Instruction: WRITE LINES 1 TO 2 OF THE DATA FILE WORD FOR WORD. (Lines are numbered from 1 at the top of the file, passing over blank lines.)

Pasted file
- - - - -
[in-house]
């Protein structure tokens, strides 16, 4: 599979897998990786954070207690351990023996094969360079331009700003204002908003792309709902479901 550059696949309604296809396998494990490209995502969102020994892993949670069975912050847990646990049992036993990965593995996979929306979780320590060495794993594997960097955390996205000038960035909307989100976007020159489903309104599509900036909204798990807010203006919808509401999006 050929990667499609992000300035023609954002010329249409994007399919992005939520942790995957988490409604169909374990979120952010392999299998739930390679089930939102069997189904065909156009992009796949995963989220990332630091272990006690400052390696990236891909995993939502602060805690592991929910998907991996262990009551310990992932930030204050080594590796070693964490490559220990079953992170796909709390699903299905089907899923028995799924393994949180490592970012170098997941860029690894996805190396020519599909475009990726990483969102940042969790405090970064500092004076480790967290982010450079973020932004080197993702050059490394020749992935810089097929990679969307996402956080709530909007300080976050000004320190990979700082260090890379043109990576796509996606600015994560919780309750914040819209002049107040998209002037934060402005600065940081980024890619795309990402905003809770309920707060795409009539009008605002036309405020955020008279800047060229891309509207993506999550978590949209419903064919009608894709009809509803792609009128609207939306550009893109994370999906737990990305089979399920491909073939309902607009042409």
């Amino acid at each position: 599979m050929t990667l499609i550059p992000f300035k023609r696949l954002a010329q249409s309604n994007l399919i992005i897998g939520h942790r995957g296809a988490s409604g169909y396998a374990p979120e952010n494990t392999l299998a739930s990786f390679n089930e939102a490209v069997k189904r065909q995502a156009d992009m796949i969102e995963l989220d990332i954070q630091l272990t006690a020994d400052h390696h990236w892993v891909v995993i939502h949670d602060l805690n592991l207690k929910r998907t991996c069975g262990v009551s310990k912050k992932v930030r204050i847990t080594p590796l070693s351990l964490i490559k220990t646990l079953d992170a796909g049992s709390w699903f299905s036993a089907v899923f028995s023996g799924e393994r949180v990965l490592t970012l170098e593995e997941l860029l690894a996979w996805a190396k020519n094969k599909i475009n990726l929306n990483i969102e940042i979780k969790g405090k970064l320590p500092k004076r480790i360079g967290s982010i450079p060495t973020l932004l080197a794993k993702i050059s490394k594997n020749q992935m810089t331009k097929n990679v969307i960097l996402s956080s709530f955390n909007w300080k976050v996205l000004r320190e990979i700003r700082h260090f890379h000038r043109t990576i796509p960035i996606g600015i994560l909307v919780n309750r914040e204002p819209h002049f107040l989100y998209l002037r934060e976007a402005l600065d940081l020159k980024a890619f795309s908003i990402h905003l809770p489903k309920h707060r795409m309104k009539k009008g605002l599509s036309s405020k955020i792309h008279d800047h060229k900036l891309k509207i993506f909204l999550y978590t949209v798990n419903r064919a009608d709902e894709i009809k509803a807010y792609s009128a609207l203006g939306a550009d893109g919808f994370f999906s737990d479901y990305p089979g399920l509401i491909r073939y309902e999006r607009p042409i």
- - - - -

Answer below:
[in-house]
């Protein structure tokens, strides 16, 4: 599979897998990786954070207690351990023996094969360079331009700003204002908003792309709902479901 550059696949309604296809396998494990490209995502969102020994892993949670069975912050847990646990049992036993990965593995996979929306979780320590060495794993594997960097955390996205000038960035909307989100976007020159489903309104599509900036909204798990807010203006919808509401999006 050929990667499609992000300035023609954002010329249409994007399919992005939520942790995957988490409604169909374990979120952010392999299998739930390679089930939102069997189904065909156009992009796949995963989220990332630091272990006690400052390696990236891909995993939502602060805690592991929910998907991996262990009551310990992932930030204050080594590796070693964490490559220990079953992170796909709390699903299905089907899923028995799924393994949180490592970012170098997941860029690894996805190396020519599909475009990726990483969102940042969790405090970064500092004076480790967290982010450079973020932004080197993702050059490394020749992935810089097929990679969307996402956080709530909007300080976050000004320190990979700082260090890379043109990576796509996606600015994560919780309750914040819209002049107040998209002037934060402005600065940081980024890619795309990402905003809770309920707060795409009539009008605002036309405020955020008279800047060229891309509207993506999550978590949209419903064919009608894709009809509803792609009128609207939306550009893109994370999906737990990305089979399920491909073939309902607009042409």